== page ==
Thomas Gibbons' Permanent Collection Will Make You Think
Gibbons is a noted Irish-American playwright from Philadelphia who originally wrote the play for the Baltimore Center Stage's 2003-2004 "First Look" reading series. Since that time, this powerful drama has played in many regional theatres, including the Kirk Douglas Theatre in Los Angeles earlier this year. Most plays by this Philadelphia-based playwright deal with race and racism and how they shape our cultural attitudes. His plays usually depict in depth black characters as well as white. This play is no exception.
Permanent Collection is inspired by the actual events surrounding the litigious warfare that plagued the Barnes Foundation located outside of Philadelphia and founded by the eccentric Alfred Barnes. He was a complex, intolerant idealist who created exhibits that showed the connectivity between different artists and art styles.
Gibbons' compelling drama takes place an art museum called the Morris Foundation art gallery. Sterling North (L. Peter Callender), a successful African-American businessman, has been appointed to head the museum founded by the late Alfred Morris (Robert Hamm), who appears as a ghost. There are wonderful paintings by Cezanne and Picasso along with African masks adorning the walls of the museum. Morris, who enjoyed exerting control of his collection, has left the art collection to a black university nearby with a proviso that states nothing in the galleries will be changed one inch.
Sterling discovers eight very extraordinary African pieces in the basement storage and he wants to place them upstairs in the gallery where they will be appreciated. This suggestion immediately causes a conflict with his assistant, the long time white education director Paul Barrow (Tim Kniffin), a staunch defender of the Morris will.
Race becomes the issue between the two as the hyper-aware Sterling insists that the African art is just as important as the Caucasian artists' works on display. The playwright shows more sympathy for the cause of Sterling's position since the play opens with a long monologue about being pulled over by a white policeman just for driving his Jaguar. Sterling is now consciously distrustful of whites and he interprets Paul's opposition as potentially racist in nature.
Paul leads a group of protesters outside the gallery who want to keep the museum exactly like it is. Snoopy reporter Gillian Crane (Melissa Grey) fans the tension between the two when she interviews Sterling about the changes he wants to make in the museum. Sterling angrily compares the demonstrators to members of the KKK. Paul institutes a legal action of character assassination against Sterling for these remarks. Both men are too quick to judge and very quick to anger; no compromise can be effective between them.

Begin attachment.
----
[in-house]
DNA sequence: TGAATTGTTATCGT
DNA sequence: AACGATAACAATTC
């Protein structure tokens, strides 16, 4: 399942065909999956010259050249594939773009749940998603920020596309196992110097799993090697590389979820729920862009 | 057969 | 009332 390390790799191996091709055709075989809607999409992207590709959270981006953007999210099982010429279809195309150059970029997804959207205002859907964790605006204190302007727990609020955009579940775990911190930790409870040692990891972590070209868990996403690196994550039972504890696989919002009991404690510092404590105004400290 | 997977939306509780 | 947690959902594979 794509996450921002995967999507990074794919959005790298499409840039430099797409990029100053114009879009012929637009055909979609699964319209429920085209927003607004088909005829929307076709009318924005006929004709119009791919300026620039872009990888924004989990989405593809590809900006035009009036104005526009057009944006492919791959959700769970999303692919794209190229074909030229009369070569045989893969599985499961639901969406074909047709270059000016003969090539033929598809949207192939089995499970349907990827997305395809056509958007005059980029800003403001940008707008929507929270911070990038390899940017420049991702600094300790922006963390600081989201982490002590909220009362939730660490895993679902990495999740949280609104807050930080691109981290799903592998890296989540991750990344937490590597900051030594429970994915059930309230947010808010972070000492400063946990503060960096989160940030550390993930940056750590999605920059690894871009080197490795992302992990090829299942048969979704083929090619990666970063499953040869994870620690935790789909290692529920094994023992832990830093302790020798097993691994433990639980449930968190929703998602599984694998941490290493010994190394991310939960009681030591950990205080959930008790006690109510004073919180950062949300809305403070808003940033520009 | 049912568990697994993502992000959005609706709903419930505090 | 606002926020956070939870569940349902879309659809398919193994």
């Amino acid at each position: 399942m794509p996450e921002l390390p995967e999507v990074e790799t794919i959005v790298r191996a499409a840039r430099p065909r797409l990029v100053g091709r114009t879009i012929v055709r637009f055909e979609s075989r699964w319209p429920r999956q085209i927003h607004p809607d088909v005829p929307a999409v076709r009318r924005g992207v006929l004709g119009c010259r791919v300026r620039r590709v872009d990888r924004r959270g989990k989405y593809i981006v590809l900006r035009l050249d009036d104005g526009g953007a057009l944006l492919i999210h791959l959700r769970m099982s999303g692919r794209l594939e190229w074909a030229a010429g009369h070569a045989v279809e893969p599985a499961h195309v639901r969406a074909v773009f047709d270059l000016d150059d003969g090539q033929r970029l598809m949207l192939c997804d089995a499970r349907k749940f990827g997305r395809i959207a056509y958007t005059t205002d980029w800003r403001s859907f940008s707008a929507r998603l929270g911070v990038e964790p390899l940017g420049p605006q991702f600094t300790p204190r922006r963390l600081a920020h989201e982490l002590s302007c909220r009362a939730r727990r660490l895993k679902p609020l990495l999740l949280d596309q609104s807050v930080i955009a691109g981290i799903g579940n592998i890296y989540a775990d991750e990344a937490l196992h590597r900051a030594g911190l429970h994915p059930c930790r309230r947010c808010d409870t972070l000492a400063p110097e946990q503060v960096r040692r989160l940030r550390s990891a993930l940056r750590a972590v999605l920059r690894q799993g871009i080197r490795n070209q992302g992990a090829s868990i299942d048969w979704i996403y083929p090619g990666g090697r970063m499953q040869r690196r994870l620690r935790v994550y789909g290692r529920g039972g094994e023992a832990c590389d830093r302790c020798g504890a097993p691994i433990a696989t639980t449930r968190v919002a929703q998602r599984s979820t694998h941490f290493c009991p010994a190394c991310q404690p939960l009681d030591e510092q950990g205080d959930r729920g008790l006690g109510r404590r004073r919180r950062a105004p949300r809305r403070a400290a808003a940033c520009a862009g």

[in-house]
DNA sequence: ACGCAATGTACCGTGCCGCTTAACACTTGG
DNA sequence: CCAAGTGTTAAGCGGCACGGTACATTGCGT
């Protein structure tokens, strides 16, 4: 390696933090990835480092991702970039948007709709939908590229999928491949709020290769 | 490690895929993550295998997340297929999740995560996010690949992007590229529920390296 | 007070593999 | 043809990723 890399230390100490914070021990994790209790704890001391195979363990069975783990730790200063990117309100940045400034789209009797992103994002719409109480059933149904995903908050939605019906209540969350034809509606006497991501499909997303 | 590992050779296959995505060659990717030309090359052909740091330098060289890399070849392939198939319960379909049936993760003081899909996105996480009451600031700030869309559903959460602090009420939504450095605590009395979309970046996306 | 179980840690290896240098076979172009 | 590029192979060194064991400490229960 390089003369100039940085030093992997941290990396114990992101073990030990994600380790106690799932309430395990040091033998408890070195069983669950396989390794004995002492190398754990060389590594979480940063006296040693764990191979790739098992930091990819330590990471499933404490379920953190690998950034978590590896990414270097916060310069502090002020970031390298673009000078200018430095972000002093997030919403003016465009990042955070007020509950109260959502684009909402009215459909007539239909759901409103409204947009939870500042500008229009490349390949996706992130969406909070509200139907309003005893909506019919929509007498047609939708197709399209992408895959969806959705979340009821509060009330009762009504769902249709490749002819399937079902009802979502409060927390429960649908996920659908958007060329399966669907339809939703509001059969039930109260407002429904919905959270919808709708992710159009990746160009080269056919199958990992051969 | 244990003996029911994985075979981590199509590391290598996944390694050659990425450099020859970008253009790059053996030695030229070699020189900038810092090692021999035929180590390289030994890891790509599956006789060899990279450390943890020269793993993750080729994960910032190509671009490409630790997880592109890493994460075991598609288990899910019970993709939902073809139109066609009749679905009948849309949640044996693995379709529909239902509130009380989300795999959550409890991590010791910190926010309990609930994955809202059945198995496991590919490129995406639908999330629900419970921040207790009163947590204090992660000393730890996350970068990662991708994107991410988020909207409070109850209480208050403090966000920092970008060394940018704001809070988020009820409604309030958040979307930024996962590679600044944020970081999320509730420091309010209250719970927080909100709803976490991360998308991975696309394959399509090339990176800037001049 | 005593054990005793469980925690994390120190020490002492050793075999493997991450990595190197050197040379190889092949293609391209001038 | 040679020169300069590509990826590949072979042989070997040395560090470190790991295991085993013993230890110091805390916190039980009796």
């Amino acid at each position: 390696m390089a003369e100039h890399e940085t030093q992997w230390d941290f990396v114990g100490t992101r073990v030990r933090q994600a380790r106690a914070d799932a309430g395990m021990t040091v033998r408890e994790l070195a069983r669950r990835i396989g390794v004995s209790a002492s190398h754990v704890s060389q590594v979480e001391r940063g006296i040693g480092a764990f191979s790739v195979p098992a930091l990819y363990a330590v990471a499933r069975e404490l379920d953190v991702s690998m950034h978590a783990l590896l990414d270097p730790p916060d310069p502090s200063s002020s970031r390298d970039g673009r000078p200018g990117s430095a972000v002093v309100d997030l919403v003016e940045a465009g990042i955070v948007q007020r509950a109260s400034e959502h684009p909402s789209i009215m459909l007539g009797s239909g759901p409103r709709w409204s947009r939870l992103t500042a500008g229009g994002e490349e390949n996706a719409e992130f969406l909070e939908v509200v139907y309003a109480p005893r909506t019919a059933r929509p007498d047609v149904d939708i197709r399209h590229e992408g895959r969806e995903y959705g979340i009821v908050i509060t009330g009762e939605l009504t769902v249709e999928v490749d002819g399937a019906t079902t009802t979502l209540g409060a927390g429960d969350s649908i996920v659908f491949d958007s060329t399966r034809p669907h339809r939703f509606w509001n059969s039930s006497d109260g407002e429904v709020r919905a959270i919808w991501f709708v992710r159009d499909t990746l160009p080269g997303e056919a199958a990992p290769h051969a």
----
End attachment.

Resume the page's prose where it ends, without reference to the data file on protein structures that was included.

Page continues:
The drama of over two hours rehashes the standoff with the two protagonists as they confront each other with their own philosophies of white vs. black art. The confrontation between the two almost bankrupts the museum. The debates, although somewhat didactic, are presented masterfully and the phrase "put yourself in my place" rings true about the subtleties of racism, classification and awareness. You are bound to leave the theatre aware of something that is completely unanswerable.
L. Peter Callender (Nicholas Nickleby, The Importance of Being Earnest at Cal Shakes last season) as Sterling and Tim Kniffin (Seattle actor recently in The Underpants at 6th Street Theatre) as Paul give electrifying performances. Callender is an exceptionally powerful stage performer who very effectively conveys the character's stylish elegance which is directly related to his virtuous anger.
Tim Kniffin gives a strong performance defending Paul's position to the world of art. He is alternately jovial and condescending at the beginning but becomes brilliant in his own righteous anger when the flying war of words starts. Robert Hamm (I Hate Hamlet and Oleanna) plays the curmudgeonly Dr. Morris to the hilt as he walks about the stage telling his vision of art in the museum. Melissa Grey (Seattle actress who has appeared in many Intiman and ACT Seattle plays) makes conceivable the reporter's subtle ability to get though the defenses of both men.
Karen Alridge (International tour of Peter Brook's Le Costume) is engaging as Sterling's eager young black assistant, the youthful next generation member who wishes to get on with life in an integrated society. She is the voice of reason in the confrontation between the two strong minded protagonists when she says "Neither of you listen to each other." She hopes one day that the fears between black and white societies will vanish. Margarette Robinson (Crowns) is effective as the African-American executive assistant and then as a woman who comes into her own as result of the legal battle.
Robin Stanton has helmed this piece with split second timing that is near perfect, and the presence of the specter of Alfred Morris is beautifully accomplished to keep this provocative drama moving at a fast rate of speed. Robert Olmster's set design is excellent, with paintings of the French school of art hanging over the three-sided stage and a series of paintings and African masks hanging on the solid back wall. One of the paintings that features prominently in the opening scene, a wonderful Renoir, hangs over the center section of the three side theatre and as a result only those sitting on the side sections can see it.
Permanent Collection runs through July 23rd at the Aurora Theatre, 2081 Addison Street, Berkeley. For tickets please call 510-843-4822 or visit www.auroratheatre.org.
Their next production will be Oscar Wilde's Salome opening on August 25 and running through October 1.